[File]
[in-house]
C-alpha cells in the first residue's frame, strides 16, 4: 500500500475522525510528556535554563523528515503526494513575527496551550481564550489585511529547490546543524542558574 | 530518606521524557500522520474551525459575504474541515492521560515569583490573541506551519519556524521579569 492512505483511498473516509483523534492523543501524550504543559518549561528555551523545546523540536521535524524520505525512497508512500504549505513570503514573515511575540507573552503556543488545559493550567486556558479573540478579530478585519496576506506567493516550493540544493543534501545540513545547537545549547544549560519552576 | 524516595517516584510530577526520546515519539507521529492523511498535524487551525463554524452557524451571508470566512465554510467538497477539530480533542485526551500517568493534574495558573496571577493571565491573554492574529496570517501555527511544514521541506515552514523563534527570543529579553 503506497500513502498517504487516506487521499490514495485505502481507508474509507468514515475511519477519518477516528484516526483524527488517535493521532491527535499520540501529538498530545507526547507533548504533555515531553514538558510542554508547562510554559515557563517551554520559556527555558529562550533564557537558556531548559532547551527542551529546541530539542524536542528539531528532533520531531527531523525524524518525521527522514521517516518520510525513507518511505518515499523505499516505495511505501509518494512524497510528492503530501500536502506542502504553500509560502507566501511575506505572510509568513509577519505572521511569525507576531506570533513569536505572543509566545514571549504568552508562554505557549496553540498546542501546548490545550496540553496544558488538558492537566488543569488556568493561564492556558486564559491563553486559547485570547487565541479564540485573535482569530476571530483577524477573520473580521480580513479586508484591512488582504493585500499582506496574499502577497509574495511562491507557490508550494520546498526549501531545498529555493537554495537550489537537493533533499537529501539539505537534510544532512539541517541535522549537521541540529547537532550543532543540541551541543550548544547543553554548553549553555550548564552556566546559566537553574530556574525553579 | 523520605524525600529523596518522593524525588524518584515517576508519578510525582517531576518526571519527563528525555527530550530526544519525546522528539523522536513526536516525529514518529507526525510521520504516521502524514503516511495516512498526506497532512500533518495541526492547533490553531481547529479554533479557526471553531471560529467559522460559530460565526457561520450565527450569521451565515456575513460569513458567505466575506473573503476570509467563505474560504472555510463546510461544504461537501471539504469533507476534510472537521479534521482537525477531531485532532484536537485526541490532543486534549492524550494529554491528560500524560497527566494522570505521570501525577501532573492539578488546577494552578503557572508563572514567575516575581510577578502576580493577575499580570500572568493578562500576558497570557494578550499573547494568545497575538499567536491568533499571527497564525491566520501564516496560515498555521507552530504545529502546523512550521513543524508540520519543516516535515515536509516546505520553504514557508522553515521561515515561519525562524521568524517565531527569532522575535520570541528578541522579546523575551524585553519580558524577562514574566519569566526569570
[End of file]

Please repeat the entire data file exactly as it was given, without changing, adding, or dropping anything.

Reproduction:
[in-house]
C-alpha cells in the first residue's frame, strides 16, 4: 500500500475522525510528556535554563523528515503526494513575527496551550481564550489585511529547490546543524542558574 | 530518606521524557500522520474551525459575504474541515492521560515569583490573541506551519519556524521579569 492512505483511498473516509483523534492523543501524550504543559518549561528555551523545546523540536521535524524520505525512497508512500504549505513570503514573515511575540507573552503556543488545559493550567486556558479573540478579530478585519496576506506567493516550493540544493543534501545540513545547537545549547544549560519552576 | 524516595517516584510530577526520546515519539507521529492523511498535524487551525463554524452557524451571508470566512465554510467538497477539530480533542485526551500517568493534574495558573496571577493571565491573554492574529496570517501555527511544514521541506515552514523563534527570543529579553 503506497500513502498517504487516506487521499490514495485505502481507508474509507468514515475511519477519518477516528484516526483524527488517535493521532491527535499520540501529538498530545507526547507533548504533555515531553514538558510542554508547562510554559515557563517551554520559556527555558529562550533564557537558556531548559532547551527542551529546541530539542524536542528539531528532533520531531527531523525524524518525521527522514521517516518520510525513507518511505518515499523505499516505495511505501509518494512524497510528492503530501500536502506542502504553500509560502507566501511575506505572510509568513509577519505572521511569525507576531506570533513569536505572543509566545514571549504568552508562554505557549496553540498546542501546548490545550496540553496544558488538558492537566488543569488556568493561564492556558486564559491563553486559547485570547487565541479564540485573535482569530476571530483577524477573520473580521480580513479586508484591512488582504493585500499582506496574499502577497509574495511562491507557490508550494520546498526549501531545498529555493537554495537550489537537493533533499537529501539539505537534510544532512539541517541535522549537521541540529547537532550543532543540541551541543550548544547543553554548553549553555550548564552556566546559566537553574530556574525553579 | 523520605524525600529523596518522593524525588524518584515517576508519578510525582517531576518526571519527563528525555527530550530526544519525546522528539523522536513526536516525529514518529507526525510521520504516521502524514503516511495516512498526506497532512500533518495541526492547533490553531481547529479554533479557526471553531471560529467559522460559530460565526457561520450565527450569521451565515456575513460569513458567505466575506473573503476570509467563505474560504472555510463546510461544504461537501471539504469533507476534510472537521479534521482537525477531531485532532484536537485526541490532543486534549492524550494529554491528560500524560497527566494522570505521570501525577501532573492539578488546577494552578503557572508563572514567575516575581510577578502576580493577575499580570500572568493578562500576558497570557494578550499573547494568545497575538499567536491568533499571527497564525491566520501564516496560515498555521507552530504545529502546523512550521513543524508540520519543516516535515515536509516546505520553504514557508522553515521561515515561519525562524521568524517565531527569532522575535520570541528578541522579546523575551524585553519580558524577562514574566519569566526569570